Even though Subaru BRZ/Scion FR-S fans here in the U.S. would like to see a convertible variant, it’s not likely to happen anytime soon. When the Toyota GT86 Convertible was shown at the Geneva Motor Show in March 2013 it looked like a new Scion FR-S/Toyota GT86/Subaru BRZ convertible would be coming to showrooms. Why haven’t we seen one?
A feasibility study was conducted by Scion
According to a report by Automotive News, Scion executives have confirmed there will not be a FR-S/BRZ convertible for this generation. Scion axed any plans to build one after completing a feasibility study in June 2014. Doug Murtha, Scion brand’s vice president told AN, they took the plan outside the U.S. market where excitement was high, to Europe and China, but demand there was not enough to make it work.
Scion takes the lead
Dealers in the U.S. were pushing for the convertible project to happen as demand was gauged to be high in the North American market. Scion took the lead and even investigated the engineering aspects of the project. Murtha said, "We took the lead on that within North America. We started doing some of the engineering investigation. We could not build a business case." Murtha went on to say, "I don't think anyone in Japan was necessarily expecting us to show it as profitable. But there was only a certain amount they were prepared to lose on it, and we weren't in that range."
Subaru needs to be on board
Subaru has been hesitant to move forward with the BRX/FR-S GT86 convertible because they have cited the new drop top would not meet their internal safety standards. Fuji Heavy Industries president Yasuyuki Yoshinaga told AN in November 2013, “I understand well that Toyota is receiving strong requests from the American market for the car. But the biggest challenge is meeting our internal safety standards. There are big technical difficulties.”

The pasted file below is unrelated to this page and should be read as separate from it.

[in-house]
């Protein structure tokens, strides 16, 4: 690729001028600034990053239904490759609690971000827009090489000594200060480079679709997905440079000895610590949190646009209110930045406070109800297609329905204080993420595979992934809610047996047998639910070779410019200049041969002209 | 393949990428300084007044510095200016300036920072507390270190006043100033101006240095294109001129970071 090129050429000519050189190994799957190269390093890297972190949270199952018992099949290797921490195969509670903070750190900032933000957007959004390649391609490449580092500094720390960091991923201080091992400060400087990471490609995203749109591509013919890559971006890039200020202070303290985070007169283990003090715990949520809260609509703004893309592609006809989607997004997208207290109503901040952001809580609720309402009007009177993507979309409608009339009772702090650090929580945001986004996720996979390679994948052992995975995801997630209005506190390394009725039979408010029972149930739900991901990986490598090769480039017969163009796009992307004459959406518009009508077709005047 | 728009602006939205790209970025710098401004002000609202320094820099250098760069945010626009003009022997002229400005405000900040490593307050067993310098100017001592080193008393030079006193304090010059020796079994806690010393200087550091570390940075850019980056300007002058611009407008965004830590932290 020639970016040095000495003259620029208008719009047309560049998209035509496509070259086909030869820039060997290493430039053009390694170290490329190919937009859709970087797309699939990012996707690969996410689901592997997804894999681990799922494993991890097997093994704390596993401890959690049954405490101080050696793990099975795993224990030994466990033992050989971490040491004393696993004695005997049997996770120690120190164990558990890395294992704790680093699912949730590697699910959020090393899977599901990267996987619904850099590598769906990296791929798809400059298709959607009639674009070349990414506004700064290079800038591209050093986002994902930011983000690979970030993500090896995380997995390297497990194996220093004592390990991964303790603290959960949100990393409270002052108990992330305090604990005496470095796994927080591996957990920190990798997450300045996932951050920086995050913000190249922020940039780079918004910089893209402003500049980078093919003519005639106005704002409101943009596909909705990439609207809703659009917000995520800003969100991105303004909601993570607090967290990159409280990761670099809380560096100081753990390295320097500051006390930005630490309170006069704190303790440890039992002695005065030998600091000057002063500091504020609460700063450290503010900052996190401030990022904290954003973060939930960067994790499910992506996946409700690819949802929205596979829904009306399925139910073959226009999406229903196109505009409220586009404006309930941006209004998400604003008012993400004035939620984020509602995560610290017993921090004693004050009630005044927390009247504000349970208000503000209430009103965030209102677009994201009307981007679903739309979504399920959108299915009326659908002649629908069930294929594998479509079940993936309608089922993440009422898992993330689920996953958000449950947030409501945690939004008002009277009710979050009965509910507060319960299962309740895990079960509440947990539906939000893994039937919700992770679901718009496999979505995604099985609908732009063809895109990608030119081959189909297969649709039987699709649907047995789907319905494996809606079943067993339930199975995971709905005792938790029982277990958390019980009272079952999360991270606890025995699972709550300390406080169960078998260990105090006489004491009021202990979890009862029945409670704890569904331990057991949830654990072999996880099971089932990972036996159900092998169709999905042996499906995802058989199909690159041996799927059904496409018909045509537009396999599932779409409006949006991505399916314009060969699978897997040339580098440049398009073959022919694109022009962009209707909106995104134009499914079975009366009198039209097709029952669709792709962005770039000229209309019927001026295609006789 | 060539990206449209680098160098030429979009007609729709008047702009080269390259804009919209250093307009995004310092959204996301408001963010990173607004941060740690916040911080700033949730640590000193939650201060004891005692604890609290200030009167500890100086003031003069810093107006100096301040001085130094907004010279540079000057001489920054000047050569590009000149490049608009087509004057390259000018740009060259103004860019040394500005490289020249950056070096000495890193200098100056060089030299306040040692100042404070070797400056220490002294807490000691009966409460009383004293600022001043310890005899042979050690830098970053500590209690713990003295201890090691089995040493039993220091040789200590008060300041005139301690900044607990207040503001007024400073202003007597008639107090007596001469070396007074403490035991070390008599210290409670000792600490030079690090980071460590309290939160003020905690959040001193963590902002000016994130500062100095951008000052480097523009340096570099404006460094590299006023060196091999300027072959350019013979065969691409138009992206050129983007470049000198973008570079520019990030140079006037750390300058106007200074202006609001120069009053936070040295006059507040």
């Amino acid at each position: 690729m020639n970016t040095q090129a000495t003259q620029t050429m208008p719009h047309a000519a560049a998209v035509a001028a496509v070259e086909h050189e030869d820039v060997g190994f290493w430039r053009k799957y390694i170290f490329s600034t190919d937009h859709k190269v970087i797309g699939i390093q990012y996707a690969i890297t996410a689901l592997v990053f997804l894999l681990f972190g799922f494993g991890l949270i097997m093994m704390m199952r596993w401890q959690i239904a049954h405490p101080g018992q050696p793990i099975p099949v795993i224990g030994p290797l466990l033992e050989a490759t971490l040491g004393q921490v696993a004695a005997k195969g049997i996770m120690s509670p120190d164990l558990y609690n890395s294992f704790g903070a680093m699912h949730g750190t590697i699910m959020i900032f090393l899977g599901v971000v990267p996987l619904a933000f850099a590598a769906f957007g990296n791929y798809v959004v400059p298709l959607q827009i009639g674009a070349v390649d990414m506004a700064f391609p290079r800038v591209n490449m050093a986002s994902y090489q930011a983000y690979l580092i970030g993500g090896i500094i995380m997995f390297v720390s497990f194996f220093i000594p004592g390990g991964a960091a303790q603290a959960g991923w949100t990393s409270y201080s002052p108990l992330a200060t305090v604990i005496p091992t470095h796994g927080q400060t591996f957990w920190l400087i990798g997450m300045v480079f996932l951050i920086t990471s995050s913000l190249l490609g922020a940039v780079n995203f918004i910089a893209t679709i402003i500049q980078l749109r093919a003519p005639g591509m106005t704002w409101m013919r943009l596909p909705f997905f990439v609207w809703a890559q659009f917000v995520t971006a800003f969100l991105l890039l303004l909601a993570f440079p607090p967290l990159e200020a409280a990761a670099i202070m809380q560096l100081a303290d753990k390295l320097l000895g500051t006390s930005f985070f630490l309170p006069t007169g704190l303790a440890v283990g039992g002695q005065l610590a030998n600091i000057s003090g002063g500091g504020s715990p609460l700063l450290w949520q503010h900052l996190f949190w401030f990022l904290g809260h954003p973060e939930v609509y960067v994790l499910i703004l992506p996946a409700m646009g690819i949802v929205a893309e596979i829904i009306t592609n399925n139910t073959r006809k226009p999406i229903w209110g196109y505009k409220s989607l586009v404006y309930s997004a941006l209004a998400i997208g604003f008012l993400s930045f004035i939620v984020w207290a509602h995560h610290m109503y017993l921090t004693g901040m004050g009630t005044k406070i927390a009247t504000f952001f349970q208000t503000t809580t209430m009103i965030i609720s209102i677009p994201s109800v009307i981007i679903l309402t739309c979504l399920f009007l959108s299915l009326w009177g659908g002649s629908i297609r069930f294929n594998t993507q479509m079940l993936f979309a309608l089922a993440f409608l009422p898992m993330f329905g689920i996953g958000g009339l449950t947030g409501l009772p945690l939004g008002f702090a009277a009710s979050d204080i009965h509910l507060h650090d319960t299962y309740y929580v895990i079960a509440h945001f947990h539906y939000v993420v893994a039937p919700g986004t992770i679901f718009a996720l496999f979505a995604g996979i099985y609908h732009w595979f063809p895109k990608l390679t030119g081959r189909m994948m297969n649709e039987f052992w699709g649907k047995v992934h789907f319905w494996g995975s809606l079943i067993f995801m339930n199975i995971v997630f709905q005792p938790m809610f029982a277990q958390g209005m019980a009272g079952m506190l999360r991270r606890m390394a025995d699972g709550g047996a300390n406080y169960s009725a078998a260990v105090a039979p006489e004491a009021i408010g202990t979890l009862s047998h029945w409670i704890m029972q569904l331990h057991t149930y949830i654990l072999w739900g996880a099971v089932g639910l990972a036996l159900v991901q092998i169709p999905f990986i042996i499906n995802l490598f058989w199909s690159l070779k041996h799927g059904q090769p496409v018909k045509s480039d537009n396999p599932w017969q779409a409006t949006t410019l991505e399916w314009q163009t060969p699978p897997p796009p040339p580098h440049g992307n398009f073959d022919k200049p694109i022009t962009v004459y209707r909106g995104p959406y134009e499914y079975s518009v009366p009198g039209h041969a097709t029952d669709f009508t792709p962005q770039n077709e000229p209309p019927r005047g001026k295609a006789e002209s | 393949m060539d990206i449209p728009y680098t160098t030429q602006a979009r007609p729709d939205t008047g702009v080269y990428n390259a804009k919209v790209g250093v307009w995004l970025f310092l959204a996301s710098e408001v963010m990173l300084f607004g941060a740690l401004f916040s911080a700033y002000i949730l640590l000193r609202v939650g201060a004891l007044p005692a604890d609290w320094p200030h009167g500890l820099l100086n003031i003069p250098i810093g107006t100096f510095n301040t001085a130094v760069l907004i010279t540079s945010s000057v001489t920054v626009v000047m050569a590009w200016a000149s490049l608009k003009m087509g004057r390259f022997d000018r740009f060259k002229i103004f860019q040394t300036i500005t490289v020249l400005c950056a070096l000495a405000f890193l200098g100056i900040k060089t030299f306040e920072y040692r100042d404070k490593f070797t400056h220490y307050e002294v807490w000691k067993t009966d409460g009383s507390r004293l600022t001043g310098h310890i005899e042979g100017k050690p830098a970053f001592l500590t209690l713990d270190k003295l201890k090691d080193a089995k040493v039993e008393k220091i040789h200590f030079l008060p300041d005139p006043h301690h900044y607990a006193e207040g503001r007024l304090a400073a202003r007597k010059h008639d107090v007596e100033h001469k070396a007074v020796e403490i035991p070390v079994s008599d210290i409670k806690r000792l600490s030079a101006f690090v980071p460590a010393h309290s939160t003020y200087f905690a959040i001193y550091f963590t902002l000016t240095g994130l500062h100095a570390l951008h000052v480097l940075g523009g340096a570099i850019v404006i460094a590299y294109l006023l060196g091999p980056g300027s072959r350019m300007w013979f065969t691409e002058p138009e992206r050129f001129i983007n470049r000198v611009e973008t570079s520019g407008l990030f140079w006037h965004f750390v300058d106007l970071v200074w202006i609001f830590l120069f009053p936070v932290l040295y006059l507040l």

Subaru won’t build a convertible BRZ/FR-S if it doesn’t meet certain standards
In order for the new convertible to make it to fans driveways, the BRZ/FR-S wheelbase would have to be stretched and extra bracing needed to maintain rigidity and strength. Subaru’s main concern is the internal safety standards that the Japanese automaker holds for all its vehicles. Subaru is the only automaker in the world with the distinction of earning IIHS Top Safety Pick awards for every model it builds.
They won’t sacrifice building a convertible BRZ if it doesn’t meet their high safety standards. Yoshinaga went on to say, “We make the car, so if we don’t make it, it can’t happen. Our engineering department told me that losing the entire roof requires a complete redesign of the structure. It would need a big change.”
All hope is not lost because a new-generation BRZ/FR-S has been confirmed by Subaru. Yoshinaga says the relationship between the two automakers will continue to produce another generation model. Even though fans won’t see a current-generation Subaru BRZ/Scion FR-S drop top, there’s still hope for the convertible variant for the next generation sports coupe. Stay tuned.